Check the appropriate box to save the current title and description to the image's EXIF and/or IPTC headers. The process is lossless and all of the existing comments are preserved.

The program automatically reads this information when it loads an image, so saving it now will prevent you from having to retype it in the future.

Merge EXIF/IPTC fields into the Title or Description (Optional)

Click the Merge button to merge the value of a specific EXIF or IPTC field into either the title or description. Upon clicking, a form will load that lists all of the non-empty fields for the current image. The bracketed field name that you select will be copied to the Windows clipboard so that you can paste it.

There are 179 possible fields, but you can only choose from those that exist in the current image and contain non-empty data.

The merging process is similar to what you would do in a word processor. For example, if your description is "My camera is a [Model] and this photo was taken with a shutter speed of [ShutterSpeed]th of a second", the output would be "My camera is a Canon PowerShot A75 and this photo was taken with a shutter speed of 1/250th of a second".

Select the "Include descriptive text too" checkbox if you want to include descriptive text before the merged field. For example, instead of just pasting "[ShutterSpeed]" to the clipboard, it would paste "Shutter Speed: [ShutterSpeed]".

This merging feature is especially powerful when it's used in conjunction with a template file. Just include the bracketed merge fields in it just as you would normal text.

Load a Template (Optional)

Click the Load button to load an existing image description template.

You'll be prompted whether to apply it to all of the current images. If you select No, it'll only be applied to the current image.

Create Photo Route (Optional)

Check this box to create a route that connects the photos. In order to connect the photos in the proper order, each photo must have a valid EXIF time stamp. If any of these are missing, this option will not be available.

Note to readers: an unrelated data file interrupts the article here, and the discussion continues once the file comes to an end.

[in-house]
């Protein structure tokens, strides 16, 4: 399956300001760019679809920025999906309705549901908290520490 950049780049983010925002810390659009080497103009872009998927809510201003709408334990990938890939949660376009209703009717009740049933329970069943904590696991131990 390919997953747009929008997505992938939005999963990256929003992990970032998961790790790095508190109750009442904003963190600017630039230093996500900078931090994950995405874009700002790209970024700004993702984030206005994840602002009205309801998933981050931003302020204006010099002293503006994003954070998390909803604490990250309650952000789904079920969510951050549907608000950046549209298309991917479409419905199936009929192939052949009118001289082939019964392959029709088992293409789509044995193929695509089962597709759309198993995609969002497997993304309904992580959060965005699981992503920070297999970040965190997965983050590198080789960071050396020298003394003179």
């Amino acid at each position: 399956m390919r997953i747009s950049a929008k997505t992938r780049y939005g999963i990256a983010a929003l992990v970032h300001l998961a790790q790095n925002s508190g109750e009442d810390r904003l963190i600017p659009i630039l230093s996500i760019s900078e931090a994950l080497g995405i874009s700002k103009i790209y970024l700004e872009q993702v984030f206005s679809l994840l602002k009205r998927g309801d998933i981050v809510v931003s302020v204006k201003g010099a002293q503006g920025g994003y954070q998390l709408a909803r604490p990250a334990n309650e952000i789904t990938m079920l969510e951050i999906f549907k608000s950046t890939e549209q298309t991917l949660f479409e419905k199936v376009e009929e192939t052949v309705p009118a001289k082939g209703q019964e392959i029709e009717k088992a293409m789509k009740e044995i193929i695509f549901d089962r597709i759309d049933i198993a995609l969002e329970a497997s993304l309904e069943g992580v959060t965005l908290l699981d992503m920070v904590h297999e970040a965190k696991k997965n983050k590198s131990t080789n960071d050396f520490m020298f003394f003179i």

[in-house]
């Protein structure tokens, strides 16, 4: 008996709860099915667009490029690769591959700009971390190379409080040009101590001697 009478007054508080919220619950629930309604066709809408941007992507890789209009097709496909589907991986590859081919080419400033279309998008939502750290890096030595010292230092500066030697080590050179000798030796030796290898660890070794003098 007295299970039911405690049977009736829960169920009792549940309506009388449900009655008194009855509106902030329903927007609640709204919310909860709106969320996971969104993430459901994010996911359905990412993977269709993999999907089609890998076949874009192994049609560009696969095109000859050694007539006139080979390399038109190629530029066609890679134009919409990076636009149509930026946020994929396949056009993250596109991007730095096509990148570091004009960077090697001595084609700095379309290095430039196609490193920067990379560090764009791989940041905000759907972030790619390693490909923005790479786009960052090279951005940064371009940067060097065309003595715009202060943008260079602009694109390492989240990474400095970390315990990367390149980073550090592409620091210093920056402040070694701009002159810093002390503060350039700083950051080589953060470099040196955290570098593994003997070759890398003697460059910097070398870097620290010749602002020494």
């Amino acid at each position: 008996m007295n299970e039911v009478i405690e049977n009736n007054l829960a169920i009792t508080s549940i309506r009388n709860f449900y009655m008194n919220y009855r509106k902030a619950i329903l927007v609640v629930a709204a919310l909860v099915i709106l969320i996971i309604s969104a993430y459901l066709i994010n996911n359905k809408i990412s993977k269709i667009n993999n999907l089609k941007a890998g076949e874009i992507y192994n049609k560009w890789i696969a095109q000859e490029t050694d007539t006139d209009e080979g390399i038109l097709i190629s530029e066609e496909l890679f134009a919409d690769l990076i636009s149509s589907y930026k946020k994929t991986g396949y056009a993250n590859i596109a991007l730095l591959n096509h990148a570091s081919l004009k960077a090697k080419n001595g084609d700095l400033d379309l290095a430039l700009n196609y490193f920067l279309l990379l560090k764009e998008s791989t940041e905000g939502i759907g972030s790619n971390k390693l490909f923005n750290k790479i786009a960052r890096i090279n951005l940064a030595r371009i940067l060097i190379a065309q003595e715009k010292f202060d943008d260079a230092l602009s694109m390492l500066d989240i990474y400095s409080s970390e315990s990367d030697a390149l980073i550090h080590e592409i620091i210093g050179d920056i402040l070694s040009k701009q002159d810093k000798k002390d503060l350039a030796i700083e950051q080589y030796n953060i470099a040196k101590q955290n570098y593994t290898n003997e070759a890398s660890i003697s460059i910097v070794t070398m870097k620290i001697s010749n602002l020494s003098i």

Be sure to take a photo at both the beginning and the end if you want the generated route to represent your entire track.

This is a very useful feature because it allows you to create a route without having to have a GPS. Just take the pictures, manually geotag them, then export to Google Earth.

Save Image Description as Template (Optional)

Click this button to save the current image description as a template.

Using this will save time when you need a consistently formatted description for each image. For example, if you're entering fishing photos information, you may want your template to look like:

Lake:
Cove:
Species:
Lure:
Weight:

Then, for each image, all you need to do is fill in the blanks.

Or, using the merging capability, you could have a template that looks like:

GPS Date Stamp: UTC [GPSDateStamp]
GPS Latitude: [GPSLatitudeRef][GPSLatitude]
GPS Longitude: [GPSLongitudeRef][GPSLongitude]
GPS Altitude: [GPSAltitude] meters MSL

That would allow you to create a standard description that's used for all of your images without you having to do any typing. That would be especially useful if your images always contain IPTC data.

Clear Description (Required)

Press this button to erase the current image description.

Create KML (or KMZ) File (Required)

Press this button to generate the requested output file. Upon completion and if Google Earth is installed on the computer, the file will automatically load.

If nothing (seemingly) happens after pressing this button, it's because the default save path (the one you last used) is no longer accessible. This can happen with paths associated with networks or removable media. You need to either wait until the Windows process terminates (a few seconds to a few minutes) so that you can specify a new path or you need to manually delete the HKEY_CURRENT_USER\Software\Pretek\RoboGEO\GetLastSaveFolder registry key.

Depending on your input, the output will include the following folders in Google Earth:

Root Element. This is the parent folder for everything else. The caption is what you specified for the Root Caption Title.